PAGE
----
Schenkenberg adds: “Many of the works were destroyed as a necessary part of the printing process – a carver pasted the drawing onto a woodblock, dampened the paper to roll the top layer of fibers away and reveal the lines, and then carved into the woodblock through the paper. Other works may have been discarded as unimportant because they were viewed largely as archival rather than artistic material.
“The drawings that do survive to the present day were largely retained or salvaged by individuals that recognized their value as educational or artistic documents, including students, dealers and family members. It seems likely that some works were saved because students bound them into albums. Many of the drawings by Tsukioka Yoshitoshi, for instance, appear to have come from the same album. … Additionally, some drawings survived because the print series for which they were created were never realized.”
Reflecting the comparative youth of the medium on display in “Rough Cut,” Weissberg likewise sketches the milieu in which Stamp Fantasy and Daumenreise #6 Kyoto, at least, arose.
“Post-World War II, many of the production practices in Japan have mirrored those in the United States,” she says. “Japanese animators began using celluloid in the postwar period at the same time the industry saw a rise in major animation studios that produced relatively high-budget, feature-length films. These films employed dozens of designers and artists who helped achieve the overall project, and this practice continues today with digital films.”
Ironically, the subject matter common among the works in “Living Proof” sounds eerily similar to what might appear in much commercial anime today – or, for that matter, at the average U.S. cineplex. Beyond the natural environment and everyday happenings, Schenkenberg mentions “scenes from brothels and the Kabuki theater, in addition to supernatural beings, [and] historical and literary figures.”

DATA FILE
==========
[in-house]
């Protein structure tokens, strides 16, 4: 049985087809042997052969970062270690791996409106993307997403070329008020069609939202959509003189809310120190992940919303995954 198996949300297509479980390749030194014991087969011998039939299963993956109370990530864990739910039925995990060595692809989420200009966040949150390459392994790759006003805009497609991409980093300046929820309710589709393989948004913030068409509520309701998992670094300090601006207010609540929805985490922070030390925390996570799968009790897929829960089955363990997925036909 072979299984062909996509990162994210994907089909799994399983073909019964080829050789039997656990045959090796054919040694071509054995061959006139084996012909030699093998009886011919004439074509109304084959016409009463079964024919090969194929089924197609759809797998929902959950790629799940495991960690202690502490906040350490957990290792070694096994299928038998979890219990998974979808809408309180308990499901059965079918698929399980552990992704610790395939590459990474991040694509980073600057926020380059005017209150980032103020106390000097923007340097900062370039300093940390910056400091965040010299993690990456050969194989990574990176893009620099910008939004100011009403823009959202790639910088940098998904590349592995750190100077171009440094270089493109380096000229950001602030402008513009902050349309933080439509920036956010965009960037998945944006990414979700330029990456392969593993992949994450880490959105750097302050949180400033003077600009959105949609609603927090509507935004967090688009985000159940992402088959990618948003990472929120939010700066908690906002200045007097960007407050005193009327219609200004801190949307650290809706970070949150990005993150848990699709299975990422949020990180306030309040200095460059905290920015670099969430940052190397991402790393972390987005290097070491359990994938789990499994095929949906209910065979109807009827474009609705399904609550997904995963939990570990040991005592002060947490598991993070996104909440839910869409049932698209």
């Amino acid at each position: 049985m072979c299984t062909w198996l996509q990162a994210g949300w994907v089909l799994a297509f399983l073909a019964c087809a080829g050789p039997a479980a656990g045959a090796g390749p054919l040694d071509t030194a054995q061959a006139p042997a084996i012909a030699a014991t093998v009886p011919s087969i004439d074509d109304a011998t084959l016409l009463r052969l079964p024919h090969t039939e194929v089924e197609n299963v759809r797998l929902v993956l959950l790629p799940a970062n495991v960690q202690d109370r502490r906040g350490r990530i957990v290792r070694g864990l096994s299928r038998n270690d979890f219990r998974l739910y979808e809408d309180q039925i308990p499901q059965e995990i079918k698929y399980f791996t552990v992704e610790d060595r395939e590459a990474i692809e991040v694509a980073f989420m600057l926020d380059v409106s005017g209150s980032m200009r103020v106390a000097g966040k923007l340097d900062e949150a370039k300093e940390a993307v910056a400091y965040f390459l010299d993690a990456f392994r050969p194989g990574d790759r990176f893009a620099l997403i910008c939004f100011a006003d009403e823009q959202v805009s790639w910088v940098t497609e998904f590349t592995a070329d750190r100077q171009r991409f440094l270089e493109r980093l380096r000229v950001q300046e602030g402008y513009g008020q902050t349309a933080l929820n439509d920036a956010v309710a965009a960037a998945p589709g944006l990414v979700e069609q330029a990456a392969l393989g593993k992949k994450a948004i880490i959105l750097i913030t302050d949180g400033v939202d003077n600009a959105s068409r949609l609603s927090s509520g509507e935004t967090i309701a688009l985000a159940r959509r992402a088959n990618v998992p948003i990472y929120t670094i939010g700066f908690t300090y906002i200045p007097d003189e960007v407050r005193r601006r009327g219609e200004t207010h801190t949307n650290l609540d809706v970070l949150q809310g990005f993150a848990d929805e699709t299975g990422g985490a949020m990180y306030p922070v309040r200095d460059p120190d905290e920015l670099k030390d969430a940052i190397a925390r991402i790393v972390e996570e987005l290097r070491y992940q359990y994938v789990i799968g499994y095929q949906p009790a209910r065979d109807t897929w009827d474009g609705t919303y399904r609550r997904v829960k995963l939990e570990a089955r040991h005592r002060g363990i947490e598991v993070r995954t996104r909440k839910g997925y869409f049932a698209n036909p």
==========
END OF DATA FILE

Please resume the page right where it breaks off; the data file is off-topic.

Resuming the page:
She also enlarges on the procedural background to Japanese printmaking of the two historic periods involved, further suggesting the rarity of the “Living Proof” works.
“The effort and time taken to create them varied by the artist or studio,” Schenkenberg says. “Some artists in the Edo period produced as many as 40,000 designs, while others produced 10,000 or fewer. It also depended on if multiple people were involved in creating a single drawing – sometimes the master artist would produce a design and pass it to a senior pupil, who would fill in any details left blank.”
Finally, she also partly explains the curious, if fortuitous, way in which some of the exhibition’s art survived – itself suggestive of an intriguing cultural divergence between the U.S. and its Pacific ally.
“Some of these works were mounted in albums, which gives art historians insight into how they were viewed,” Schenkenberg says. “Rather than public spaces such as museums, art in Japan was typically viewed in private spaces. The preservation of works in an album format supports this type of localized and occasion-specific viewing, as albums allow for more intimate interaction with the drawings.”
Now, thanks to the Pulitzer, those works have, in an ironic way, traveled 180 degrees – from album viewing in Japan to museum viewing here.
Pulitzer Arts Foundation, 3716 Washington Blvd., St. Louis, 314-754-1850, pulitzerarts.org